Such terms as longitudinal and elongated are employed in the description and claims to denote a selected functional direction, typically the direction of movement of the irradiated zone. The longitudinal dimension is not necessarily greater in magnitude than a transverse dimension.
1. An electrical resistive device, comprising in combination two elongated elements capable of conducting electricity, a solid body of photoconductive material electrically connected to said elements along substantially continuous respective cont-act surfaces that are mutually spaced, means for irradiating selectively a limited zone of the photoconductive body that extends continuously between said surfaces, the thickness of the photoconductive body in a direction transverse of said elements and of said irradiated zone varying longitudinally of said elements, and means for moving the irradiated zone longitudinally of said elements to vary the conductivity between the two elements.
2. An electrical resistive device as defined in claim 1, and including means for automatically varying the intensity of the irradiation as a predetermined function of the longitudinal position of the irradiated zone.
3. Electrical potentiometer means, comprising in combination a support member having a face in the form of a surface of revolution, a layer of resistive material, a layer of solid photoconductive material, and a layer of conductive material supported in superposition on said face, the layer of photoconductive material being intermediate the other two layers and spacing them apart, at least one of said other layers being capable of transmitting incident radiation, the resistive layer having two edges that lie substantially in respective axial planes and are circumferentially spaced, terminal means connected along the respective edges of the resistive layer, and terminal means connected to the conductive layer.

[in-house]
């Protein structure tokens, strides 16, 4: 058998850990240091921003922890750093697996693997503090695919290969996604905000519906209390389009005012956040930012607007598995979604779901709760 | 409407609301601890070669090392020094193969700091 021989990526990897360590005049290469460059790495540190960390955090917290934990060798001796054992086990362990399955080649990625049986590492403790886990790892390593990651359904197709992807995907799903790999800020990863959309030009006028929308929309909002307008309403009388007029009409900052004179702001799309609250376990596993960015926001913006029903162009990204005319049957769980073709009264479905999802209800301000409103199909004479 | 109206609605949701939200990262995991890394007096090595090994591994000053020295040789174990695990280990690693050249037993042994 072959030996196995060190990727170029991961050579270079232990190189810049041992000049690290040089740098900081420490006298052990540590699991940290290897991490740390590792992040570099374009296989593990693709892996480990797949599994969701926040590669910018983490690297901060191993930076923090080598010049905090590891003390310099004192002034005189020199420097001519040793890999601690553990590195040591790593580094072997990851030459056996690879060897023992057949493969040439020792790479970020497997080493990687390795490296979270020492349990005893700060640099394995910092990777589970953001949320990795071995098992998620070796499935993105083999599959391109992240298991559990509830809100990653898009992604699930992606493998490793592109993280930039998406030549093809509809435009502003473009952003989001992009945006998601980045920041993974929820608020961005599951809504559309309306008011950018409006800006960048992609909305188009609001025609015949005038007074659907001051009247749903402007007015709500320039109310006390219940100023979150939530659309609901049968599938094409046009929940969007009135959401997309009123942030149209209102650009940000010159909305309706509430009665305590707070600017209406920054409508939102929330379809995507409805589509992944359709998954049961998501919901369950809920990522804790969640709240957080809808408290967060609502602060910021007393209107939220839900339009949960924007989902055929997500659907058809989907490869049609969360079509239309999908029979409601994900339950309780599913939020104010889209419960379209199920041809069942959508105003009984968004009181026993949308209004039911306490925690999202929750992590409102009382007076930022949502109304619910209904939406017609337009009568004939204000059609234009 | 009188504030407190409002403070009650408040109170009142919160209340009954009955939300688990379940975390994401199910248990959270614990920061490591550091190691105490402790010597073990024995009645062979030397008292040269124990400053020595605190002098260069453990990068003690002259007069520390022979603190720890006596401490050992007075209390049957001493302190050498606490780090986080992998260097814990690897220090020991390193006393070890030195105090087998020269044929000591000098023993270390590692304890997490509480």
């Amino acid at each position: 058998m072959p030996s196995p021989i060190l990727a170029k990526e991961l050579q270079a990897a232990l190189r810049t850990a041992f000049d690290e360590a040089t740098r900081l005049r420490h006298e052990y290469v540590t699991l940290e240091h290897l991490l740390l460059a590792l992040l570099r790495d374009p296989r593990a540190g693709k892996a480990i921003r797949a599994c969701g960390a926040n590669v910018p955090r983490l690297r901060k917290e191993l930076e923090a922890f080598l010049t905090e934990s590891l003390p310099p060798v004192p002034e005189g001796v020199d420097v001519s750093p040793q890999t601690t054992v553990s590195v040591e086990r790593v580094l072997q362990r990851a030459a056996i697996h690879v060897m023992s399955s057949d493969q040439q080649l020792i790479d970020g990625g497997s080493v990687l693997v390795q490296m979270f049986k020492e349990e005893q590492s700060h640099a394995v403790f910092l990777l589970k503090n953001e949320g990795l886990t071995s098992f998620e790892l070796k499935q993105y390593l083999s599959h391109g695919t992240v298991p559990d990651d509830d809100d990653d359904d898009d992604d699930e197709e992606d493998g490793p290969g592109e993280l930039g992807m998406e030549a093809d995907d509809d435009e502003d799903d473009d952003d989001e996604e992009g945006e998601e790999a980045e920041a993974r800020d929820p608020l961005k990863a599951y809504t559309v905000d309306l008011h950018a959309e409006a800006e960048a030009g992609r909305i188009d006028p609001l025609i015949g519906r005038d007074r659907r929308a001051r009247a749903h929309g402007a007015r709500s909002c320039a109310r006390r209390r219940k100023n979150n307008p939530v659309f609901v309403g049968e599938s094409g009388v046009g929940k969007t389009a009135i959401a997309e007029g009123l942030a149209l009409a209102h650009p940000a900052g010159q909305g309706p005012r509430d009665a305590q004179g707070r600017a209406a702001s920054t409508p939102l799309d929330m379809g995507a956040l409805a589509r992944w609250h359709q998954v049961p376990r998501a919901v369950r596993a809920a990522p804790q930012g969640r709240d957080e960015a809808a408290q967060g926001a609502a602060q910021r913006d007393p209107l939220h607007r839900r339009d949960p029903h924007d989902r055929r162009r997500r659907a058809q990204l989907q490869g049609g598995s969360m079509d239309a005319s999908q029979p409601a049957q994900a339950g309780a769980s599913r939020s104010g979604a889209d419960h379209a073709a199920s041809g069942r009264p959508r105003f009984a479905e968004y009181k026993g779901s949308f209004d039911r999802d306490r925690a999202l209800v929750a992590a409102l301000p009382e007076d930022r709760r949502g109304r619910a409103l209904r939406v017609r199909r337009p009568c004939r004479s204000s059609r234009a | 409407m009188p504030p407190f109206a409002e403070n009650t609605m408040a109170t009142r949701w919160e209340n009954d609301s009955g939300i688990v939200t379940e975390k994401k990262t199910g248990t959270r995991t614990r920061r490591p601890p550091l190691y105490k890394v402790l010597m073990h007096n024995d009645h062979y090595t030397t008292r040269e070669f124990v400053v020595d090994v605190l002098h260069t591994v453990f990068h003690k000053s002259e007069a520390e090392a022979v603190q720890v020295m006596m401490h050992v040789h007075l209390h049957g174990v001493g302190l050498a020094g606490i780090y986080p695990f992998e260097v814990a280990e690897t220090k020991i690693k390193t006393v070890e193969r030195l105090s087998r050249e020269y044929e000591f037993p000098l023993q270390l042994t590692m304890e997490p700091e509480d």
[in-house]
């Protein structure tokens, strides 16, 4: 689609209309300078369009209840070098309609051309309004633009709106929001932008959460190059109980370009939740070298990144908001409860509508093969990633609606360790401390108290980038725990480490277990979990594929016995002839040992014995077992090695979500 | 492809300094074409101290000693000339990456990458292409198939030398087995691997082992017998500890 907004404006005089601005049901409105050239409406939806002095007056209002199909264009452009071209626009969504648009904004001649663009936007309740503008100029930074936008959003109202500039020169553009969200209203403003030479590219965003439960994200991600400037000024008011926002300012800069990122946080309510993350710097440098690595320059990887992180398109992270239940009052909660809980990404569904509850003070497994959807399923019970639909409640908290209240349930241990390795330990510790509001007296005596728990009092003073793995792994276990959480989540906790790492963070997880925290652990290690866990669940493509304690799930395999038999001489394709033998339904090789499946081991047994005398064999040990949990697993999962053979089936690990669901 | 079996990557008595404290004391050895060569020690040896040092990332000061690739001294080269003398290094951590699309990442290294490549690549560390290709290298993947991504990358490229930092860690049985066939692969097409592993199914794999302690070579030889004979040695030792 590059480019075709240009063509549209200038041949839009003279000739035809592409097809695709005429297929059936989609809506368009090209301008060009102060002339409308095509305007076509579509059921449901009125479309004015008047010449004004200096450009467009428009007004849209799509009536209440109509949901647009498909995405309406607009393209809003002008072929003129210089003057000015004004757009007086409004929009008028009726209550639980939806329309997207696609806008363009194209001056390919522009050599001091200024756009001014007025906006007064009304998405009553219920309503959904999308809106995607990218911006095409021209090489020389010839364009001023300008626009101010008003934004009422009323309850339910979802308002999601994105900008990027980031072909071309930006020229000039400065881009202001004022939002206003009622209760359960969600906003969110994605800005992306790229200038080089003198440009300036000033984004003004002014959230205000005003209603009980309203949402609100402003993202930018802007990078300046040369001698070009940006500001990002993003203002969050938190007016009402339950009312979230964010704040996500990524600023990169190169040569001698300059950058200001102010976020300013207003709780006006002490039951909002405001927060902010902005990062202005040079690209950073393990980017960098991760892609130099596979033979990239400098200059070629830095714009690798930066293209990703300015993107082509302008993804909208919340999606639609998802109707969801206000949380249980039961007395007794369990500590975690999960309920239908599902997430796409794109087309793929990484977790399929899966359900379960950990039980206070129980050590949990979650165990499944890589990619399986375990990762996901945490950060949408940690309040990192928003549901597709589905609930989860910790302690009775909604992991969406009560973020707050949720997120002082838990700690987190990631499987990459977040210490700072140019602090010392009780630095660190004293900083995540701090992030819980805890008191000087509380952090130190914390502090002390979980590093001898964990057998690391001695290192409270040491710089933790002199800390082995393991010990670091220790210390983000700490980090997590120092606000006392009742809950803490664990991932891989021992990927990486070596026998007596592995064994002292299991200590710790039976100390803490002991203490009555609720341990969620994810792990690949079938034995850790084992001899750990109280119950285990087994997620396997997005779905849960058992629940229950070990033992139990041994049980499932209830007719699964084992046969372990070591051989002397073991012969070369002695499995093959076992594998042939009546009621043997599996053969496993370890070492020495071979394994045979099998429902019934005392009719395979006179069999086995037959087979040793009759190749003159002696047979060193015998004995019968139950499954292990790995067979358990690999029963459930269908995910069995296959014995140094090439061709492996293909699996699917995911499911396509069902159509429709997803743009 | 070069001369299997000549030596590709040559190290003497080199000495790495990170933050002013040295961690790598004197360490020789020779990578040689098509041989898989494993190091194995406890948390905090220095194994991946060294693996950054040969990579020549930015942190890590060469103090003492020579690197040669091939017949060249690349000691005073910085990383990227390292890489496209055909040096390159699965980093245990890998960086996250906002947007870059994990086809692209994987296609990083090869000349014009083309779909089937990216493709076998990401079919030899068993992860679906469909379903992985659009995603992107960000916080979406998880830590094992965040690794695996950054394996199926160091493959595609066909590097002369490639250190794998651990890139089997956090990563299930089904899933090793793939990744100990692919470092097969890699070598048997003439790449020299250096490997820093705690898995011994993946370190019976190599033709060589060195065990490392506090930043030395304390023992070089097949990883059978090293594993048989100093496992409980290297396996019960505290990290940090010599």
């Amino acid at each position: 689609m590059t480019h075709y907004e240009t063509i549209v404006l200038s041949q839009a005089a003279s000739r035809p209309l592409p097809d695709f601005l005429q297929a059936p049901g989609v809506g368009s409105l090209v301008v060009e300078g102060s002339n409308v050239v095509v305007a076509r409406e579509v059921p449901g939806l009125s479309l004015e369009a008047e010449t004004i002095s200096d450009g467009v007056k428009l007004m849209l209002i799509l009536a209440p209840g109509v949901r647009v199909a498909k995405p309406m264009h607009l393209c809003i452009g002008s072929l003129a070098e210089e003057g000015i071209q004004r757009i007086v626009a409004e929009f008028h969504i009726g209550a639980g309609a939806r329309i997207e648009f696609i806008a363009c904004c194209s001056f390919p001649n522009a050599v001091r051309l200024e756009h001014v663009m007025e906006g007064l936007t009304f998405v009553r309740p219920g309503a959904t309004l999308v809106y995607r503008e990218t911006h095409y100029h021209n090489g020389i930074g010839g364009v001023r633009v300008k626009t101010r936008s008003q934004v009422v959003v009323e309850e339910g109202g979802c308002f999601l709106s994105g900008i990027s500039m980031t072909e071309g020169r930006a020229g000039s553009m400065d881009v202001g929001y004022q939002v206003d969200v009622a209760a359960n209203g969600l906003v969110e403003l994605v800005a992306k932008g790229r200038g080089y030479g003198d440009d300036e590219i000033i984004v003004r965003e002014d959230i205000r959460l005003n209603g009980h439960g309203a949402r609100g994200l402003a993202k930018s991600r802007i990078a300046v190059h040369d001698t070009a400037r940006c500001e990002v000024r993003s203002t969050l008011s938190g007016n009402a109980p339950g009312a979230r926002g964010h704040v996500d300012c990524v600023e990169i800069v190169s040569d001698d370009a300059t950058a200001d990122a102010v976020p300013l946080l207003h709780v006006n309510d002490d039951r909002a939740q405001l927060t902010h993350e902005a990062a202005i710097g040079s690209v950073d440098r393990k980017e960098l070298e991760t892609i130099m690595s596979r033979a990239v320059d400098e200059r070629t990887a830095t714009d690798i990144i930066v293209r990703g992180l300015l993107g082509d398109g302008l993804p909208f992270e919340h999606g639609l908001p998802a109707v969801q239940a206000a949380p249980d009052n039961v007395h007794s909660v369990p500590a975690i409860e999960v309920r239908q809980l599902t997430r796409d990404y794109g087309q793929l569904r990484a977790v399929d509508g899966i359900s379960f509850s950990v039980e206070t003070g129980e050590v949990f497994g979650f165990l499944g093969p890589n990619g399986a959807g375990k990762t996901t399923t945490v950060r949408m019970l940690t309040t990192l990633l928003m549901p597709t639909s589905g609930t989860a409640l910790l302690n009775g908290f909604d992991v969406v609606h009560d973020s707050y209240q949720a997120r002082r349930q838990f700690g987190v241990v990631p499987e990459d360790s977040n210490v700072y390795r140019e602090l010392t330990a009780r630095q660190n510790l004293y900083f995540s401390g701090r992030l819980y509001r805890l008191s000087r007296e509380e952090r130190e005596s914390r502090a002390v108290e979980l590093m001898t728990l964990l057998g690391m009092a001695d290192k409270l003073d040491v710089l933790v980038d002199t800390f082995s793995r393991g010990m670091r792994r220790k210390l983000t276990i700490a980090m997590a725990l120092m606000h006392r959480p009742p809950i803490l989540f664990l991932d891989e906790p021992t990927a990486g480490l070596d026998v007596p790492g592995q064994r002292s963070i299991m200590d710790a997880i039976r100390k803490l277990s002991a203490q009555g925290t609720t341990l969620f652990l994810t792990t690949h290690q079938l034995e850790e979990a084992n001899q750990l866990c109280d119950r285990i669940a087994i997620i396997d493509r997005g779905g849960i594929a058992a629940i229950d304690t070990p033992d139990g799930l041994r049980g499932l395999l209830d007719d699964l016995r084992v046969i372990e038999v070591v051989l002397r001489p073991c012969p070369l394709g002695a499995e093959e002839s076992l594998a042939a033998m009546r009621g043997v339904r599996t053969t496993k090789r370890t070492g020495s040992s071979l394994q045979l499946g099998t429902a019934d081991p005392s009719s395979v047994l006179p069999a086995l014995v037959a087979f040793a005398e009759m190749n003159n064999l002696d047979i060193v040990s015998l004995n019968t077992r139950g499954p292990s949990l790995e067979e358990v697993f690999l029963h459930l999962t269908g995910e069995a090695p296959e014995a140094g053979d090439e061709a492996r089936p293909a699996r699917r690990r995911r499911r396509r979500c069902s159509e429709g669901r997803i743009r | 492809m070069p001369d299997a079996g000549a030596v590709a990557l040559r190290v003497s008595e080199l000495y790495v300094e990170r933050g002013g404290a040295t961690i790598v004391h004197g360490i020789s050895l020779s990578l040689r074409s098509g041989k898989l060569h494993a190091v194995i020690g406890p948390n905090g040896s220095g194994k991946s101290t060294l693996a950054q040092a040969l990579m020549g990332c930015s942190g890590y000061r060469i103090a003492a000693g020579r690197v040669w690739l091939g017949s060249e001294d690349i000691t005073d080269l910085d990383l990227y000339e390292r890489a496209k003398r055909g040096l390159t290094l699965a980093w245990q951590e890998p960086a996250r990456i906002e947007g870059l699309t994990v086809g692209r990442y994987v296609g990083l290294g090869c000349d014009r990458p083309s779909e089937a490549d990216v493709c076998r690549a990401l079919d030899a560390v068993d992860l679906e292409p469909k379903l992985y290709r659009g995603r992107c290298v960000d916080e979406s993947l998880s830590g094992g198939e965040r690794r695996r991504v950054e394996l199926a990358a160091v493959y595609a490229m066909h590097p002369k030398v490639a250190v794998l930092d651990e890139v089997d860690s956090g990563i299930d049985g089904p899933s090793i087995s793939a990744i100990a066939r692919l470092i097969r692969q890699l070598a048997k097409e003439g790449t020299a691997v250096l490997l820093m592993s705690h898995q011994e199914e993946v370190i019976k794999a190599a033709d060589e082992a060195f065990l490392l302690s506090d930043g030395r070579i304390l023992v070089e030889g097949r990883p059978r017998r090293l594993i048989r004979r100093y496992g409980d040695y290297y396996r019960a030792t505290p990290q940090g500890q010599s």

4. Electrical potentiometer means as defined in claim 3, and in which the main body of the resistive layer is circumferentially laminated.
5. Electrical potentiometer means, comprising in combination a support member having a face in the form of a surface of revolution, a layer of resistive material, a layer of solid photoconductive material, and a layer of conductive material supported in superposition on said face, the layer of photoconductive material being intermediate the other two layers and spacing them apart, at least one of said other layers being capable of transmitting incident radiation, terminal means connected along respective axially spaced circumferential zones of the resistive layer, and terminal means connected to the conductive layer.
6. A system for developing an electrical signal representing the position of a movable member, said system comprising in combination a layer of solid photoconductive material having two opposite faces, an elongated resistive element in direct electrical contact with one of said faces, a conductive element in direct electrical contact with the other face in spacedly opposed relation to the resistive element, at least one of said elements being capable of transmitting incident radiation to the photoconductive layer, the body of the photoconductive layer having a volume resistance to current flow in both directions between said elements that is relatively high in the dark and relatively low when irradiated,
means for supplying different and substantially constant electrical voltages to the respective end portions of the resistive element to establish therein an electrical potential that varies longitudinally substantially independently of electrical conduction in the photoconductive layer,
means for selectively irradiating a narrow zone of the 10 photoconductive layer that extends continuously between said elements, the last said means being actuable to vary the longitudinal position of the irradiated zone in response to movement of said movable member, and means for tapping from the conductive element a voltage signal that represents substantially the value of said potential at the irradiated zone.
References Cited in the file of this patent UNITED STATES PATENTS 1,514,123 Bacevicz Nov. 4, 1924 2,768,310 Kazan et al. Oct. 23, 1956 2,836,766 Halsted May 27, 1958 2,879,405 Pankove Mar. 24, 1959 2,896,086 Wanderman July 21, 1959 2,907,934 Engel Oct. 6, 1959 2,912,592 Mayer Nov. 10, 1959 2,959,681 Noyce Nov. 8, 1960 2,967,945 Degier Jan. 10, 1961 3,033,073 Shuttleworth May 8, 1962 FOREIGN PATENTS 370,967 Great Britain Apr. 11, 1932